I was feeling guilty as I left my family at 6:00am last Friday to pick up my hiking partner, Jaime, and spend another glorious day in the mountains. Balancing family responsibilities with passion projects is like a game of Jenga. Every choice affects the stability of the whole. Too many blocks stacked on one side depletes the other, and throws the whole system off.
While packing for the hike, I became aware of a list of family needs I'd be leaving behind. Henry (12) had no plans until the afternoon and would be "entertaining himself" while Tim attempted to work in his studio behind our house (I'm sure you know how that goes). Finn (15) would need rides to and from work and then a ride up to his cousin's camp in Belgrade Lakes later that day. We also had a chimney that needed to be taken down for an attic renovation, and a dog that needed to be walked several times. I feared my day trip would cause our Jenga tower to topple over - not the best feeling.
I also realized that the last thing the world needed was another maxed-out mom, chasing her to-do list while running on Dunkin. Cue my inner conflict.
After sharing my concerns with Tim, he encouraged me to go on the hike anyway, because he knew I needed the time to re-fuel (he also believes that sign in our room that says, "happy wife, happy life"). So I did. I also made sure I was home in time for him to play poker with his friends because I believe in reciprocity...and happy husbands.
In the end, I'm glad I went because I was in a much better head and heart space after the hike. And the Jenga tower never fell, mostly because Tim had my back while I was away taking care of myself. And I'll have his when he needs time to do the same.
Through practice, I've learned that I am a much better parent, partner and person after a day of hiking. I also believe in modeling for our kids the pursuit of things that light us up, even when life gets busy. Especially when life gets busy. That said, I do try to schedule my hikes for days when Tim and our boys are occupied by other things. It just leaves less impact on the family...and I can hike (mostly) guilt-free.
I'm not going to share details on this 4,050-foot hike, or any big hike for that matter, because I do often get lost on mountains and wouldn't want to risk misguiding any of you. Still, I hope that in sharing photos and basic info, it may inspire some hiking plans and encourage you to do your own research on these spectacular climbs we have here in Maine and New Hampshire.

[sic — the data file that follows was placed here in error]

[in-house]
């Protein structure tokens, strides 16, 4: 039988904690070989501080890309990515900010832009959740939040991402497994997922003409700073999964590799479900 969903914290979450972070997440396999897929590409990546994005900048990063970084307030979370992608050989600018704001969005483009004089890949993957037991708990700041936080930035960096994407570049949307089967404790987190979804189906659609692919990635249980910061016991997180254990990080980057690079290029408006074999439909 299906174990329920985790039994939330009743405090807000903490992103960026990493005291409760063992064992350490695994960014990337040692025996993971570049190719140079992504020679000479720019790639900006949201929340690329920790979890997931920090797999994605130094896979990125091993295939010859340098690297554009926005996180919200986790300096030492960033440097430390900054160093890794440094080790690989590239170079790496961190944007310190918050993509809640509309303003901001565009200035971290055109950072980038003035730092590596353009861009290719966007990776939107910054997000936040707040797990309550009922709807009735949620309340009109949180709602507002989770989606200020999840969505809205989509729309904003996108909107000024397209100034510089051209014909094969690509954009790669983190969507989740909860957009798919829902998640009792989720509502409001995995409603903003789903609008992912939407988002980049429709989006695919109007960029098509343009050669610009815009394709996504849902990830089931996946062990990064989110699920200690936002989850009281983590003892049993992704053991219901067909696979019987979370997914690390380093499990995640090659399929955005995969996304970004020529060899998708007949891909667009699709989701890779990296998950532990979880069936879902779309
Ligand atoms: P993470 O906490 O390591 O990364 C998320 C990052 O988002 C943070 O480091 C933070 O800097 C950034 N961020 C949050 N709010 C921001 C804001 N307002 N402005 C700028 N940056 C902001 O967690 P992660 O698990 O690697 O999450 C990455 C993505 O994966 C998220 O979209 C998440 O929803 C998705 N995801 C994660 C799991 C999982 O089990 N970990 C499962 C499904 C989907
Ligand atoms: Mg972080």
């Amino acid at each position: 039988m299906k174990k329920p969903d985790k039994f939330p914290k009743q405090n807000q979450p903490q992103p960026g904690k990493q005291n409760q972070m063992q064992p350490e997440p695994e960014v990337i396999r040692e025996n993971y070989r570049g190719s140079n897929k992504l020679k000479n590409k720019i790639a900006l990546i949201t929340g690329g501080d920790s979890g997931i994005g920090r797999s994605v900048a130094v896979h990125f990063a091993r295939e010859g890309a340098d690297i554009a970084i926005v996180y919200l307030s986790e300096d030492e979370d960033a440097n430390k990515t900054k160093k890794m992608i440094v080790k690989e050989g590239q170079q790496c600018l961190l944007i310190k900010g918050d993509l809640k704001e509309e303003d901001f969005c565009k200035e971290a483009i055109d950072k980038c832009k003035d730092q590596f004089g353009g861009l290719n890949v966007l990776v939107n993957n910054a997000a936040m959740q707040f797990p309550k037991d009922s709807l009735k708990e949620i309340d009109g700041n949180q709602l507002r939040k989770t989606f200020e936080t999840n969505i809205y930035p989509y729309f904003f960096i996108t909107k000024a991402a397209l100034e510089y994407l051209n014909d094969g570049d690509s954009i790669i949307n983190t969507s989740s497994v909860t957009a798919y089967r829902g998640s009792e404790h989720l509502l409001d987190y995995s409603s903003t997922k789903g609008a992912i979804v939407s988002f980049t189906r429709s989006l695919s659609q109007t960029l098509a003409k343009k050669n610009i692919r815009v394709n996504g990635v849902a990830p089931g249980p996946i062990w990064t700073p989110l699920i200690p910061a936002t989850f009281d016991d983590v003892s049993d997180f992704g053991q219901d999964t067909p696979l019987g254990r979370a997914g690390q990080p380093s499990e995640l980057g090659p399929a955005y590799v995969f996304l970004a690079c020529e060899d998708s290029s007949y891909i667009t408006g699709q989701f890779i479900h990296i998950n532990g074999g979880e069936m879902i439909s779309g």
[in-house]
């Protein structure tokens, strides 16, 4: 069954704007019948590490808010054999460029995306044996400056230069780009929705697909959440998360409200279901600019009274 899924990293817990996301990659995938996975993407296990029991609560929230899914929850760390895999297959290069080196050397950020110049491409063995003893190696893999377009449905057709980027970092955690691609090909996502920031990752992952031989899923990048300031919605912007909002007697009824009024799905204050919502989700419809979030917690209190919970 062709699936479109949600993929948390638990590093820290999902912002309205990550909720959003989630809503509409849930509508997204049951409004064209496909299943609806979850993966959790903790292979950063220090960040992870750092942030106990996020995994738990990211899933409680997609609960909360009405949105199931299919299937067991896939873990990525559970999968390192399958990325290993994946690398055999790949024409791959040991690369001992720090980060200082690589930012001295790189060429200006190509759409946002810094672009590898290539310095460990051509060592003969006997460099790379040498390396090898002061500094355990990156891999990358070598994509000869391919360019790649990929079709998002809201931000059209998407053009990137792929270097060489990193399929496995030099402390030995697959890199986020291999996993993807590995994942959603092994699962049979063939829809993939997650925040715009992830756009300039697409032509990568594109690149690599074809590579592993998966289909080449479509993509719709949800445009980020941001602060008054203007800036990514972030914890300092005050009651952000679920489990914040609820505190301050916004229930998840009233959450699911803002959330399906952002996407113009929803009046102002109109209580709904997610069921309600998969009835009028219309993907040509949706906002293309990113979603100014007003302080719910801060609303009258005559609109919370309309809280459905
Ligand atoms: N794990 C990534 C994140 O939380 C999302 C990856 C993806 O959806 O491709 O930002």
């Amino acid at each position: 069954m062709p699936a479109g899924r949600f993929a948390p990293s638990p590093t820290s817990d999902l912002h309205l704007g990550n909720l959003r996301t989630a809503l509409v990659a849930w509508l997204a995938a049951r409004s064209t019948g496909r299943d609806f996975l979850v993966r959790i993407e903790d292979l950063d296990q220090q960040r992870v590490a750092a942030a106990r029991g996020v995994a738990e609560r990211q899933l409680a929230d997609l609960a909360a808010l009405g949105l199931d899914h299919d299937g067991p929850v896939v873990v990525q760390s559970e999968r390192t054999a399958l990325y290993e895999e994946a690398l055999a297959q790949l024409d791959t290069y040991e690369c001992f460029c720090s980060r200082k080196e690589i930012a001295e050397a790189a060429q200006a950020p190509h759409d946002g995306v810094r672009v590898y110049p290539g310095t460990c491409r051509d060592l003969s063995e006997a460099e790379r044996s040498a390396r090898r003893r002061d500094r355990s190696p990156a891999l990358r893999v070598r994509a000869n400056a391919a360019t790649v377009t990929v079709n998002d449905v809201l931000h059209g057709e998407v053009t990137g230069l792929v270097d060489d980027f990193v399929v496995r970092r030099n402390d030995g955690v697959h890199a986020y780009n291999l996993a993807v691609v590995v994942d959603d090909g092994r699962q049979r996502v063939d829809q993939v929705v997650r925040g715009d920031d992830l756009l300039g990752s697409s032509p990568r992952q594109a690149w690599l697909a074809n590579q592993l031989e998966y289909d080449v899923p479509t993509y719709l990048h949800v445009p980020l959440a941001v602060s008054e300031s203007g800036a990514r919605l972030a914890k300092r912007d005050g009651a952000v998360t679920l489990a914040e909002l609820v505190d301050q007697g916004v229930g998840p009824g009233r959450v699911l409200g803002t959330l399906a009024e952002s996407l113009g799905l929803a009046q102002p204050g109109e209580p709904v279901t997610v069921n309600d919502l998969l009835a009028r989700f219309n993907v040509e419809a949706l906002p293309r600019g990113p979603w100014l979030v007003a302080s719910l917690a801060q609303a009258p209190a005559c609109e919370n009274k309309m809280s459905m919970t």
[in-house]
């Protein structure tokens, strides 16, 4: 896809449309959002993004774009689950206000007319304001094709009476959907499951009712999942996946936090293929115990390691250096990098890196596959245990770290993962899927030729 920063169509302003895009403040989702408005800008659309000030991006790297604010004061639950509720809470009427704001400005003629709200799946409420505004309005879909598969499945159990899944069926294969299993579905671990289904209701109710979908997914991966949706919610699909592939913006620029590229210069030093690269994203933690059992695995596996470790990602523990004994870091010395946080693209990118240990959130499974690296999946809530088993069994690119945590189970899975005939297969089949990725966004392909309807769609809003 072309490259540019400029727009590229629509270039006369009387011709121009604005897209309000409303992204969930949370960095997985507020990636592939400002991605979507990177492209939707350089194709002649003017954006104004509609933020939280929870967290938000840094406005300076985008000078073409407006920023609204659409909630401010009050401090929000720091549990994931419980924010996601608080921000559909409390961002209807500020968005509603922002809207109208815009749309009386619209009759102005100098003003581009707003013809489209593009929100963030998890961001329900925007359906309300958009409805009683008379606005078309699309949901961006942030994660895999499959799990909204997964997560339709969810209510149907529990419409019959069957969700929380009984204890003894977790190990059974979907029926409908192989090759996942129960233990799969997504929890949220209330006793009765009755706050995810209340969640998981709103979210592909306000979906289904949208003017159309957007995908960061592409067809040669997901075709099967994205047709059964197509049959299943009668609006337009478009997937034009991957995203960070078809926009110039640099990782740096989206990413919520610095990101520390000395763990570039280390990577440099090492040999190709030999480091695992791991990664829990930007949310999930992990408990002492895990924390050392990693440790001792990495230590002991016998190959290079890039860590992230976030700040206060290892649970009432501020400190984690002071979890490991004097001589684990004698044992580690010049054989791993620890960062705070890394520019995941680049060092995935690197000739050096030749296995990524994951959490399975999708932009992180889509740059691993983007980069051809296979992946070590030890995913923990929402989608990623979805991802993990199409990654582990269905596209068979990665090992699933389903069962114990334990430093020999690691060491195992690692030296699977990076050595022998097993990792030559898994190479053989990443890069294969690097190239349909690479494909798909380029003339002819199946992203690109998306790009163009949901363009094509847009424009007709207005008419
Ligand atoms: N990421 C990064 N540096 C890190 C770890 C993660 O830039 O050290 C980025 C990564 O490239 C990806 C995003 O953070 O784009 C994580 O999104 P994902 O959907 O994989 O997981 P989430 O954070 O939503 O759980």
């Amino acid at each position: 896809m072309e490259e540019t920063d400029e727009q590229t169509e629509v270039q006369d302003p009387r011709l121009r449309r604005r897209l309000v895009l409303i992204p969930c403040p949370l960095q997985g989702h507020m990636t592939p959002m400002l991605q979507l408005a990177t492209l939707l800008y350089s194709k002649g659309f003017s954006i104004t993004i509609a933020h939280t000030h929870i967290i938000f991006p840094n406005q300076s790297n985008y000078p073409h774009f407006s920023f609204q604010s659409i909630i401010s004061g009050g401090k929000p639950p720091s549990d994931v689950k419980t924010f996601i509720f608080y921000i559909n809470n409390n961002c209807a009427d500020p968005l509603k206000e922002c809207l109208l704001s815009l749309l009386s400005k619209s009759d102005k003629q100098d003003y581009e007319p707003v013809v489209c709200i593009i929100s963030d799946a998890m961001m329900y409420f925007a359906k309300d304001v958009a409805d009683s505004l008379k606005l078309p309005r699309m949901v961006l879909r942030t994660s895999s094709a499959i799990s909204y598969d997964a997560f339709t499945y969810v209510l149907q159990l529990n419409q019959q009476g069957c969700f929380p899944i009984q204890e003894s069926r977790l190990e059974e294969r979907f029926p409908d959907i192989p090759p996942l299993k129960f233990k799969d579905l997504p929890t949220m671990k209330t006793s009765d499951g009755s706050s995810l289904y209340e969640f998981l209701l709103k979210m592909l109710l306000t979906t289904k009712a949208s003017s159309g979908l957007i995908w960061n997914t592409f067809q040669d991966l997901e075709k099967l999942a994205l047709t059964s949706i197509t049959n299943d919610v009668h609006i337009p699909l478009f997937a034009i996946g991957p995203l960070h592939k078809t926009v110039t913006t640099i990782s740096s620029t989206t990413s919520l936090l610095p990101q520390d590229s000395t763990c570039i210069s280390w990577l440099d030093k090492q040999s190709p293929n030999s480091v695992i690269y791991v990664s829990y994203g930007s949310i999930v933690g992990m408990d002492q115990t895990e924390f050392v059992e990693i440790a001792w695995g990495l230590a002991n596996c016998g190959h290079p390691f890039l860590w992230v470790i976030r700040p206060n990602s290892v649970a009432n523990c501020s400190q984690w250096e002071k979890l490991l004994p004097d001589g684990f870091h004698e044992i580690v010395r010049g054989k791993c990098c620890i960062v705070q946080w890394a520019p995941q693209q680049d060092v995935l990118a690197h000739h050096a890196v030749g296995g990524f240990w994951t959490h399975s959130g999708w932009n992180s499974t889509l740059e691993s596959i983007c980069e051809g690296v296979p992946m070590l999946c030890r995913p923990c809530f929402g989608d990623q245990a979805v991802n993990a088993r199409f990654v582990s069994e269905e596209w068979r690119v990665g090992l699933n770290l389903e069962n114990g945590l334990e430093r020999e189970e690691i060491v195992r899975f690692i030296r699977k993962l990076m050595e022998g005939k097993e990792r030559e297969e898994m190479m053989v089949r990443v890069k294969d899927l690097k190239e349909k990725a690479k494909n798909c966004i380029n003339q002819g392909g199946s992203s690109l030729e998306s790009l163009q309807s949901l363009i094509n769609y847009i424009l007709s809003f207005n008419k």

Located near Kingfield in western Maine, Mount Abraham includes the second largest alpine zone after Katahdin. An alpine zone is a region that occurs above tree-line and below snow-line. This zone is highly exposed, so you would not want to do this hike in bad weather. Since there are no trees here, the trail is marked by rock cairns. They are pretty easy to spot, but do require some additional concentration to stay on trail while climbing the rock scramble leading to the summit. We did have views on our way up, but clouds starting rolling in as we neared the top.
At the summit, we were engulfed in fog and rain. No 360 degree views for us, but we had checked the weather that morning and knew there was potential for light rain, so we weren't surprised.
All Trails lists this hike up the Fire Warden's Trail as 9.2 miles out-and-back. We added another mile or so at the start by missing the trailhead and following a logging road for a half mile before realizing we were off track. As we've established, I do tend to get lost. If you plan to do this hike, the trailhead is close to the parking area and there IS a sign marking it. Do not take the logging road assuming it will lead to the trailhead like some of the other hikes.
You will, however, be driving on a dirt logging road on your way to the parking area, so I'd recommend a vehicle that can manage large potholes. My Toyota Highlander did just fine. Once on the rough dirt road, you will drive over two bridges before taking a right towards the final parking area and trailhead. Originally, we had parked just before the first bridge, thinking we were near the trailhead. Until another pair of hiking women pulled over and informed us that we could continue driving some more. I love how women are always looking out for each other. These are the same two women we led off course as they followed us down our logging road detour at the start of our hike. Still, we all had a good laugh about it and it's always encouraging to see other women out there on the mountain (we saw many that day).
The last bit of advice I'll give you is to pack warm clothes for the summit. By the time we reached the rock scramble, Jaime and I were wearing hats, gloves, sweatshirts and shells. The wind was no joke and the temps dropped drastically. I'd prepared for this, packing a hot coffee, instead of iced, for our 2pm coffee walk down the mountain (we always do this and it does help to keep us awake for the long drive home).
If you want to try this hike (do it!!), here is the All Trails link.
If you're struggling to find time to hike amidst a busy family and/or work life, I feel you!! I can only say from experience, that it's worth any effort or hoops you need to jump through to make it happen. And the world can, and will, survive just fine without you. In fact, it will be better off, because the energy we put out into the world matters. And hiking will infuse you with some real good energy.
In the words of Brene Brown, "We can't give people what we don't have". We're no good to our kids or our partners when the well is dry. So go fill it up with whatever activity makes your soul sing. If that's hiking, try Mount Abraham...or any of the other 4,000 footers we're lucky to have right here in Maine. I'll see you out there.